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For Immediate Release

32 NGOs Urge UN Secretary General Ban to Pressure Sudan to Accept a Joint African Union/United Nations Peacekeeping Force for Darfur

Cambridge, Mass - 01/18/2007

Thirty-two human rights, humanitarian, religious and conflict prevention organizations praised UN Secretary General Ban in a statement released today for his intention to make ending the violence in Darfur a top priority, while strongly urging him to continue pressuring the President of Sudan, Omar al-Bashir, to accept a joint African Union (AU) – United Nations (UN) peacekeeping force of 17,000 soldiers and 3,000 police.

Meanwhile, despite Bashir’s December 27, 2006 acceptance of the phased deployment plan for the AU-UN peacekeeping force, the security situation in Darfur continues to deteriorate. Fighting has spread into neighboring Chad and the Central African Republic. Villages in Darfur have been bombed by the Sudanese Air Force as recently as January 16, 2007.

"We are concerned that Sudan may not act in good faith,” said Susannah Sirkin, Deputy Director of Physicians for Human Rights. "President Bashir is the same man who violated the terms of the Darfur Peace Agreement almost immediately upon signing it, and even now continues to attack villages in Darfur as he negotiates with the United Nations over the deployment of the peacekeepers.”

The first phase of the three-phased plan would add 105 military officers, 33 U.N. police, 48 international staffers, 36 armored personnel carriers, night-vision goggles and Global Positioning equipment to the African Union force, according to a U.N. report last month. The second phase would include the deployment of several hundred U.N. military, police and civilian personnel to the African Union mission along with substantial aviation and logistical assets. The third and final phase would be the enlargement of the current AU force of approximately 7,000 troops to the 17,300 military personnel and 3,300 civilian police originally outlined in UNSC Resolution 1706 passed last year.

While President Bashir has accepted Phase I and 25 advisors have arrived in Darfur, he has yet to formally agree to Phases II or III. There is neither a timeline nor a decision on the composition or size of the force to be deployed in Phase III. Bashir’s deputies have announced that the UN can only contribute financial and logistical support to the mission, but that Sudan has no intention of allowing UN troops to be deployed.

"We appreciate the Secretary General’s recent attempts to broker an agreement with the Government of Sudan (GOS), but we will not trust the government’s intentions until there is a fully equipped force -- a combination of UN and AU forces -- deployed that is capable of protecting civilians,” said Moataz El Fegiery Programs Director of the Cairo Institute of Human Rights Studies. "Mr. Ban must continue to press President Bashir for a timetable for troop deployment and for the composition and mandate of the force for Phase III.”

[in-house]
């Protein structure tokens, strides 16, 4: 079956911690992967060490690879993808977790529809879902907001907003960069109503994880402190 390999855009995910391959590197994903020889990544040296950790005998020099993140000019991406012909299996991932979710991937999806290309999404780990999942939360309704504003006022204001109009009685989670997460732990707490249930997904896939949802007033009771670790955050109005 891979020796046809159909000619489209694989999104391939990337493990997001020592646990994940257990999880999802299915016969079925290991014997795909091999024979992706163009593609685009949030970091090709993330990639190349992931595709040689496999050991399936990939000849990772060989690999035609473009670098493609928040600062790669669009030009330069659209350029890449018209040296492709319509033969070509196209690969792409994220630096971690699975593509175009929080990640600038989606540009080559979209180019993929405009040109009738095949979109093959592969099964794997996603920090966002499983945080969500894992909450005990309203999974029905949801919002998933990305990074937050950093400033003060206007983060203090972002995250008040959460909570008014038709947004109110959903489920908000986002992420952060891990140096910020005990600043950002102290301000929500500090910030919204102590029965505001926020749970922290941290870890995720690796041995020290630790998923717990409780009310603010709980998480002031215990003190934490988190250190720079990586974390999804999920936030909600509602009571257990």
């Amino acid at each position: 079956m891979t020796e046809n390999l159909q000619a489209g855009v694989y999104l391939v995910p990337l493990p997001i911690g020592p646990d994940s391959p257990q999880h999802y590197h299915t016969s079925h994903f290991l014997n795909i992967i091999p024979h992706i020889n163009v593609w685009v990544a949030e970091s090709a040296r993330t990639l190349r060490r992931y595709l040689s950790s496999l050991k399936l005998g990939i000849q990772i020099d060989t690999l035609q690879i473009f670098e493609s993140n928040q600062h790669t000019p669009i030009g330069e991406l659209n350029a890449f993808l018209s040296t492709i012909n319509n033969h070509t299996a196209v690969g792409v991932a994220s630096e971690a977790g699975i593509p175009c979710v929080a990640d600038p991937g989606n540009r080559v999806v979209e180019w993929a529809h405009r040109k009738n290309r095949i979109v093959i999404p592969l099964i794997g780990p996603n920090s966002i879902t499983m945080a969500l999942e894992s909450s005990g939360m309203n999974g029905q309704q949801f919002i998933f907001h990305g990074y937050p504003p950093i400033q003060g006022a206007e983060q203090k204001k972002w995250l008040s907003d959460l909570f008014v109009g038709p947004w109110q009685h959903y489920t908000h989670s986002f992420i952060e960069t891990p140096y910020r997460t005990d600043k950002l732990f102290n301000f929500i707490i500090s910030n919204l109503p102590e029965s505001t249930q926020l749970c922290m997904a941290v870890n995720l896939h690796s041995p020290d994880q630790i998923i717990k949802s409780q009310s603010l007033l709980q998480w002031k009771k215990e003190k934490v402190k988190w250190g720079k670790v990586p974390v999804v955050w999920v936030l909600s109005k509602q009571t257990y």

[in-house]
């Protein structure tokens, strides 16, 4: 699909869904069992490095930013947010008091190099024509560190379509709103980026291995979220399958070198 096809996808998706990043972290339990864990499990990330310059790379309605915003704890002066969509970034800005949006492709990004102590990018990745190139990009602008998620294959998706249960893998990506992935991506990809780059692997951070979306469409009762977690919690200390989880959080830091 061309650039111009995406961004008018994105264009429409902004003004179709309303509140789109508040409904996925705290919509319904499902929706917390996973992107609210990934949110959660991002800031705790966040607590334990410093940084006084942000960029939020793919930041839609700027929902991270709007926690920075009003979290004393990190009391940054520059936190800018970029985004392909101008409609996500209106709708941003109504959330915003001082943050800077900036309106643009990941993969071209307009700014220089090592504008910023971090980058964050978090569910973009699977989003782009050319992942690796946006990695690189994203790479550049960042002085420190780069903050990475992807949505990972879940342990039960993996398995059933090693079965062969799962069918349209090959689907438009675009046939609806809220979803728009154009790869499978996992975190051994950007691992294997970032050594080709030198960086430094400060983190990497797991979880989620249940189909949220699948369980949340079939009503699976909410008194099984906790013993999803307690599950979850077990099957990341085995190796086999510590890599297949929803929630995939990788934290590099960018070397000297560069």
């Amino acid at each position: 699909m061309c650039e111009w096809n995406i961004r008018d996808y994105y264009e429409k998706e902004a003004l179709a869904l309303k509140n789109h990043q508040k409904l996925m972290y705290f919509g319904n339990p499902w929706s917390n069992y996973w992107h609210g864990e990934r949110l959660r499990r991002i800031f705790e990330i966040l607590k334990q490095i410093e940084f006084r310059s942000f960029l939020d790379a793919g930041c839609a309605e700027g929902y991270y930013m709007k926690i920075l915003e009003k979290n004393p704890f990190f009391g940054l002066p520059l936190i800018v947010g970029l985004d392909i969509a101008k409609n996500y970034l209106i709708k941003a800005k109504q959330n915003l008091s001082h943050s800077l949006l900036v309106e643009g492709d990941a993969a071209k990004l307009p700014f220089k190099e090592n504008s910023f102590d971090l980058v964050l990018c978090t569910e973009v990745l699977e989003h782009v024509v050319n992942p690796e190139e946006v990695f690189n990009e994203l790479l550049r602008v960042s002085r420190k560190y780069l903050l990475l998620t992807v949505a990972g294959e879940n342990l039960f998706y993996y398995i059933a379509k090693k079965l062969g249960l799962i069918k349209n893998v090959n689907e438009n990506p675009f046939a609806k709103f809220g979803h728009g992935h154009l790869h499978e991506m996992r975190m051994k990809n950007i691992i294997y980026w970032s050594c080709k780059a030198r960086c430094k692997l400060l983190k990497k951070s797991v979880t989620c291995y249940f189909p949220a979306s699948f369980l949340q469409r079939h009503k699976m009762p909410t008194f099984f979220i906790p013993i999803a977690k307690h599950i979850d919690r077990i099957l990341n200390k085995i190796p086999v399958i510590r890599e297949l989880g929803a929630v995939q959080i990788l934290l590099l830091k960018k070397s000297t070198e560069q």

The Government of Sudan and its proxy forces, the Janjaweed militias, are responsible for the loss of hundreds of thousands of lives and the displacement of nearly three million people from their homes in Darfur since violence erupted in early 2003.

Physicians for Human Rights (PHR) is an independent organization that uses medicine and science to stop mass atrocities and severe human rights violations. We are supported by the expertise and passion of health professionals and concerned citizens alike.

Since 1986, PHR has conducted investigations in more than 40 countries around the world, including Afghanistan, the Democratic Republic of the Congo, Rwanda, Sudan, the United States, the former Yugoslavia, and Zimbabwe.

  • 1986 — Led investigations of torture in Chile gaining freedom for heroic doctors there
  • 1988 — First to document the Iraqi use of chemical weapons on Kurds providing               evidence for prosecution of war criminals
  • 1996 — Exhumed mass graves in the Balkans and Rwanda to provide evidence for               International Criminal Tribunals
  • 1997 — Shared the Nobel Peace Prize for the International Campaign to Ban Landmines
  • 2003 — Warned US Policymakers on health and human rights conditions prior to and               during the invasion of Iraq
  • 2004 — Documented genocide and sexual violence in Darfur in support of international               prosecutions
  • 2010 — Investigated the epidemic of violence spread by Burma’s military junta
  • 2011 — Championed the principle of noninterference with medical services in times of               armed conflict and civil unrest during the Arab Spring
  • 2012 — Trained doctors, lawyers, police, and judges in the Democratic Republic of the               Congo, Kenya, and Syria on the proper collection of evidence in sexual               violence cases
  • 2013 — Won first prize in the Tech Challenge for Atrocity Prevention with MediCapt, our               mobile app that documents evidence of torture and sexual violence

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